After watching all six episodes of this limited series, I’m still unclear what it was trying to be. Was The Undoing a family drama? Was it a murder mystery? Was it a courtroom drama? Or was it some attempt at a psychological thriller that was neither psychological nor a thriller? Despite one of the two main characters supposedly being a Harvard-trained psychologist. Who — truth be told — may be one of the worst shrinks on the face of the planet. Or just clueless. Or stupid. Or both. Whatever the case, the weak link here is Nicole Kidman’s character, Grace Fraser, who at once is maybe, kinda supposed to be this brilliant person, who is also sheltered and coddled by her rich father, Franklin Reinhardt (Donald Sutherland), and has no clue what’s going on in her own house while trying to tell others what’s going on in theirs.
This is all to say that Grace acts as one giant red herring. They give her this whole unreliable narrator thing, which turns out to just maybe be a brain lesion? Honestly, I have no idea what they’re doing with her. After all, her loving husband and famous oncologist, Jonathan (Hugh Grant), has been accused of murdering this oddly sexy woman who happens to be a parent at their son’s school. And also the mother of a cancer patient of Jonathan’s. At the heart of the mystery is whether or not this person who spends his life “saving” people would actually commit this brutal murder. A mystery that we mostly play out in snippets in Grace’s memory. Little clips of memory of her husband’s actions that make it completely unclear if these are, in fact, memories or just something Grace is inventing to either cover up her own misdeeds or make excuses for her husband. And, as viewers, we have no idea what the hell the story is either. The whole thing feels like a cop-out. A trick to make us doubt things that we pretty much know are true: that Jonathan murdered this woman and is just lying about it. Not Grace. Not the son, Henry (Noah Jupe). Not the woman’s husband, who we somehow also see in Grace’s mind despite her never meeting the dude… It’s sloppy storytelling.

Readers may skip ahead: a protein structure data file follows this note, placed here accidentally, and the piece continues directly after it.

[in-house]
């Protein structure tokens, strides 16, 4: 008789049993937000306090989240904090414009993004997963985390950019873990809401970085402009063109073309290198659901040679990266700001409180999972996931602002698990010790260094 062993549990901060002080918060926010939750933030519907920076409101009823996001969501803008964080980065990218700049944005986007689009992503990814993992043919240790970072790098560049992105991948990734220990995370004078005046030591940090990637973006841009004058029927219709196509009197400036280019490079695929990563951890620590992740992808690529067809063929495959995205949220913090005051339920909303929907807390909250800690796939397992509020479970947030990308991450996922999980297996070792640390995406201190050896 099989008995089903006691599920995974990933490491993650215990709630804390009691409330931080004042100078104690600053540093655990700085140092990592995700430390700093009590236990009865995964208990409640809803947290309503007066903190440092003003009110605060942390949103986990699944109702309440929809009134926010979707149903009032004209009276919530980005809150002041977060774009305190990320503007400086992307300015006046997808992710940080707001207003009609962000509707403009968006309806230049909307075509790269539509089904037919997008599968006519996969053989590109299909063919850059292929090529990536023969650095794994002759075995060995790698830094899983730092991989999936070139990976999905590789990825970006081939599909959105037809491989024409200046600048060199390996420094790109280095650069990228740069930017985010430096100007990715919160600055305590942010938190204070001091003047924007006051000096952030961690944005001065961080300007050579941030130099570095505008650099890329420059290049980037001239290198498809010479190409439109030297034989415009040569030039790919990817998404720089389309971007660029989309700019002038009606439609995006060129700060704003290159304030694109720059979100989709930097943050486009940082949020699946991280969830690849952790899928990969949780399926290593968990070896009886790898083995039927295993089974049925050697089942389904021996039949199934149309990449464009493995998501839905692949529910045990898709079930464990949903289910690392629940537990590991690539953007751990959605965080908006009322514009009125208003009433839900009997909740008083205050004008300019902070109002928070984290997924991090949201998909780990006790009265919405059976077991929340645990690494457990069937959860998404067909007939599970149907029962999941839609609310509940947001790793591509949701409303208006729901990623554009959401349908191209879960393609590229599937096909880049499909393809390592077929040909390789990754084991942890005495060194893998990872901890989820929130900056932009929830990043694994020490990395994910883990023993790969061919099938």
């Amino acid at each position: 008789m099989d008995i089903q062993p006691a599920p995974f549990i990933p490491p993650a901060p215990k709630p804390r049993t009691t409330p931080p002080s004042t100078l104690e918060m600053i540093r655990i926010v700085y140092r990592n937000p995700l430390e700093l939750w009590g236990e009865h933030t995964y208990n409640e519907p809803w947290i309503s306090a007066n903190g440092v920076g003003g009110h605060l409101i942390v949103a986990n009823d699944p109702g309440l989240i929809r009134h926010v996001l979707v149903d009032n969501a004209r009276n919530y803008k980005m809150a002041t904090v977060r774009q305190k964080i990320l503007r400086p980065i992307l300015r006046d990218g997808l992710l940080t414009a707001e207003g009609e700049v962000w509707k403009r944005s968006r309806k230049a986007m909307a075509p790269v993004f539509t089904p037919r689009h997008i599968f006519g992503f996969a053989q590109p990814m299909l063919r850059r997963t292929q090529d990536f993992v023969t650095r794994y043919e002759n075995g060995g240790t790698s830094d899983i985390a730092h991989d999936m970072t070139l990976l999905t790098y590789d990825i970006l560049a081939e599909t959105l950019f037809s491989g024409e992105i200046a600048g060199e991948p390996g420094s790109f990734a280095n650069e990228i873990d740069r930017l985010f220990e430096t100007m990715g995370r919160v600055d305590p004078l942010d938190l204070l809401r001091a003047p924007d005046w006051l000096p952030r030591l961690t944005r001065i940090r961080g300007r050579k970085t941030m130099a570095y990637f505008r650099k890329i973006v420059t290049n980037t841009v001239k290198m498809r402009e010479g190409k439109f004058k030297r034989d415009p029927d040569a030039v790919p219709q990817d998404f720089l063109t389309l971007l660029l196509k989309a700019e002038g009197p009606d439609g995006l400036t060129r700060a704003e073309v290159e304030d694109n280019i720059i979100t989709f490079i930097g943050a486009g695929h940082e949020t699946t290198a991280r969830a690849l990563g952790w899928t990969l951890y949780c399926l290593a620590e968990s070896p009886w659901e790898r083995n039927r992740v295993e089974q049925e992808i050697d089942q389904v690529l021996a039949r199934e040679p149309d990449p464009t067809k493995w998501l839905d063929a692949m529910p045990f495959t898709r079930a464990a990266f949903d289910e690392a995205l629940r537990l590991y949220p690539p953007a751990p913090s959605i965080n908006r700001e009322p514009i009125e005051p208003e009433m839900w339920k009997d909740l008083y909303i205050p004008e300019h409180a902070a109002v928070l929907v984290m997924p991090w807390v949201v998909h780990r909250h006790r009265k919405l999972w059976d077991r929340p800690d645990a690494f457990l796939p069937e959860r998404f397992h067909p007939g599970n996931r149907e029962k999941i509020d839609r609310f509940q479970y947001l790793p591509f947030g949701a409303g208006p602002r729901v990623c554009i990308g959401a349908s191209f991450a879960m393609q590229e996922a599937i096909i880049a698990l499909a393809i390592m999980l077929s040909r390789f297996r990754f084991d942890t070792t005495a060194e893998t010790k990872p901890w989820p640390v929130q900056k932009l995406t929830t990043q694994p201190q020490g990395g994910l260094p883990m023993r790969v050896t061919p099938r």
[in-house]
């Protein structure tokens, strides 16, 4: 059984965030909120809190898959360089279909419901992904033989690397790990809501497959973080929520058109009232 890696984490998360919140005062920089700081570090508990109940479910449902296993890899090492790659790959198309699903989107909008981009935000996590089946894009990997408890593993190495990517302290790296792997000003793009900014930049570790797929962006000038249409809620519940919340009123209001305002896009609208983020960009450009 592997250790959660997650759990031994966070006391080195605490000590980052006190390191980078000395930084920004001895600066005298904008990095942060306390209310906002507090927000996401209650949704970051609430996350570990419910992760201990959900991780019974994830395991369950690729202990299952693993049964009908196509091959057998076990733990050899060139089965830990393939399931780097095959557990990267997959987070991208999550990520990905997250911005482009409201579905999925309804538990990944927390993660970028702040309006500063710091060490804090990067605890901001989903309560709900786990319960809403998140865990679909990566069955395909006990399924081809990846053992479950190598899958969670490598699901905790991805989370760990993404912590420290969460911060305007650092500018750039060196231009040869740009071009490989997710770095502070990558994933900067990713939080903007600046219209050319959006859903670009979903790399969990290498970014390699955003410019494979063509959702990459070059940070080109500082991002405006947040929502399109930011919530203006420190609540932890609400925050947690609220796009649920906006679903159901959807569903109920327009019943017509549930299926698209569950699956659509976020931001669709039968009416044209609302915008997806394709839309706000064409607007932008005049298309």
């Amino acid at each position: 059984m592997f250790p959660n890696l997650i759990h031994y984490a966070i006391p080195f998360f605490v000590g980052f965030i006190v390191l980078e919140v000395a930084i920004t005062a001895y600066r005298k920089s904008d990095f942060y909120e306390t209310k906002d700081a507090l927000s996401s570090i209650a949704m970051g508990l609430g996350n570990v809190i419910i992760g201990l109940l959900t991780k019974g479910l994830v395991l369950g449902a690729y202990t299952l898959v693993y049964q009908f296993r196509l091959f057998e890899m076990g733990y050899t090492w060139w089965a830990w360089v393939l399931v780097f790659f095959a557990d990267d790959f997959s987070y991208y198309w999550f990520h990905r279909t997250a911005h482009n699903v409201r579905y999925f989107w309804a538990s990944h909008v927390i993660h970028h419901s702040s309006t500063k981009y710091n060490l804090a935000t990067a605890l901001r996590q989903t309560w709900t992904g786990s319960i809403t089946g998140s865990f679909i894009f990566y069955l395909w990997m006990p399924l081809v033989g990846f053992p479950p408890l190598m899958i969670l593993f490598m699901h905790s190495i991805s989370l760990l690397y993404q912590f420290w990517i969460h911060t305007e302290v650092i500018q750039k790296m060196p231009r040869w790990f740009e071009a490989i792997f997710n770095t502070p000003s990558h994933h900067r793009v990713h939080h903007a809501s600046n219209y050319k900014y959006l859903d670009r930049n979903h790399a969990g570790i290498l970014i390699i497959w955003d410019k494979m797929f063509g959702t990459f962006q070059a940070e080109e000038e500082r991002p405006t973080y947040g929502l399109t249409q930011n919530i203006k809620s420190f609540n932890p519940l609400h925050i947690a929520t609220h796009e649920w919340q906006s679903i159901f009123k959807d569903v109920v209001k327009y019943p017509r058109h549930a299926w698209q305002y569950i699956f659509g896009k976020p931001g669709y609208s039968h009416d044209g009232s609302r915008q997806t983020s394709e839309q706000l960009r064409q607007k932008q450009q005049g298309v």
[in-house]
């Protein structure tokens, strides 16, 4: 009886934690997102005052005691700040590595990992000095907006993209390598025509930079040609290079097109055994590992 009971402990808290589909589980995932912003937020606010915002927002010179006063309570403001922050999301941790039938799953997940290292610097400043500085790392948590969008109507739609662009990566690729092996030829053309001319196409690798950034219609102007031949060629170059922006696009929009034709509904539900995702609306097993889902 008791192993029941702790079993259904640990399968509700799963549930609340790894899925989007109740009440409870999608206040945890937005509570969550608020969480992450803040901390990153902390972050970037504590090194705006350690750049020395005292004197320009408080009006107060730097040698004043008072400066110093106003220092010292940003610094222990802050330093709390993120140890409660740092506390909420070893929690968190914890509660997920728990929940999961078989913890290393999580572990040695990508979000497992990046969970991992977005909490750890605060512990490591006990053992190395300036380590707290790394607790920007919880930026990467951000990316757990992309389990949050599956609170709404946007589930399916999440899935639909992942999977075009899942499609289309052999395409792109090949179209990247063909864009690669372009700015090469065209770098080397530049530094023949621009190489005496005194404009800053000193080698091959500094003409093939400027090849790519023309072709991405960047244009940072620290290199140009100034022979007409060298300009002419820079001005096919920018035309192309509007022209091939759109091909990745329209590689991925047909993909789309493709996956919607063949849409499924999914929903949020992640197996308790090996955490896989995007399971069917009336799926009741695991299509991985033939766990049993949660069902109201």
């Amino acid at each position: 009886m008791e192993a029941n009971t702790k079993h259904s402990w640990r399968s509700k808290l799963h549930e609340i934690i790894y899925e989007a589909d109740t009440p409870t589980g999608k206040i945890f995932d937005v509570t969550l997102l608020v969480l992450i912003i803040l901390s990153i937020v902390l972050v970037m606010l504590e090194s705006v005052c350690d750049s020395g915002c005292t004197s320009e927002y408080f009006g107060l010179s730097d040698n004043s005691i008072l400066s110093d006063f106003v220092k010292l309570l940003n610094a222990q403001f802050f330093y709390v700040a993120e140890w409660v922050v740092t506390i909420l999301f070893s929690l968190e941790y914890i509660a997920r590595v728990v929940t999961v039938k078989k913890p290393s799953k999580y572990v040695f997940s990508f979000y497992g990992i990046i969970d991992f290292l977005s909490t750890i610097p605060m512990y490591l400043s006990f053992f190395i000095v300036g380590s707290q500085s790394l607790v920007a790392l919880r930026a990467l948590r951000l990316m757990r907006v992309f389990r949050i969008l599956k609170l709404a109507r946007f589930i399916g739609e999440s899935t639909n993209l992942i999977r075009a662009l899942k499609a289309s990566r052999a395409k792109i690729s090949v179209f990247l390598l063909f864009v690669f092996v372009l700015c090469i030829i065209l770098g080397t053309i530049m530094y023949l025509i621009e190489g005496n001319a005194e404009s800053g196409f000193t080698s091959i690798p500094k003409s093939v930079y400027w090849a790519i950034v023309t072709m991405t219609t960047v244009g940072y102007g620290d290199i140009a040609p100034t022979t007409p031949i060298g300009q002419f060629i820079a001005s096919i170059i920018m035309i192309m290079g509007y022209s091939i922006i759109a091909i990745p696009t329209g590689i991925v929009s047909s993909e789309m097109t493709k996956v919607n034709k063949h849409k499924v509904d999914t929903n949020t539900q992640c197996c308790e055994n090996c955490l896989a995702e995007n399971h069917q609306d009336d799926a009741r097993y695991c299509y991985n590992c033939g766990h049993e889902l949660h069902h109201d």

Anyway, the overarching thing here is the murder mystery. Who killed the pretty lady? Despite the mystery not being such a good mystery. And then there’s the whole Jonathan thing. His co-workers think he’s a narcissistic sociopath. His mother thinks he’s a narcissistic sociopath. Seemingly most people who run across him think he’s a narcissistic sociopath. Except his wife, who should theoretically know and understand “what she married.” Which is a phrase she utters more than once. But she clearly doesn’t, as she acts against self-interest and in a manner that proves she doesn’t believe what everyone else knows. She even nods to the fact that this dead woman isn’t the first one with whom he’s had a fling. Is she damaged or dumb or what? Is this just a way to create the aforementioned family drama in the middle of this mystery? As their son tries to keep the marriage together despite hearing in a courtroom about how his dad slept with another woman and then maybe, totally bashed her head in with a sculpting hammer? As that same son harbors a deep, dark secret that should have mostly definitely pushed his allegiance in one way? As we move into an area in which series creator, David E. Kelley, is super-comfortable: in a court of law. Because the fake drama of a courtroom is great. Damn the reality of how the law and courtrooms actually work.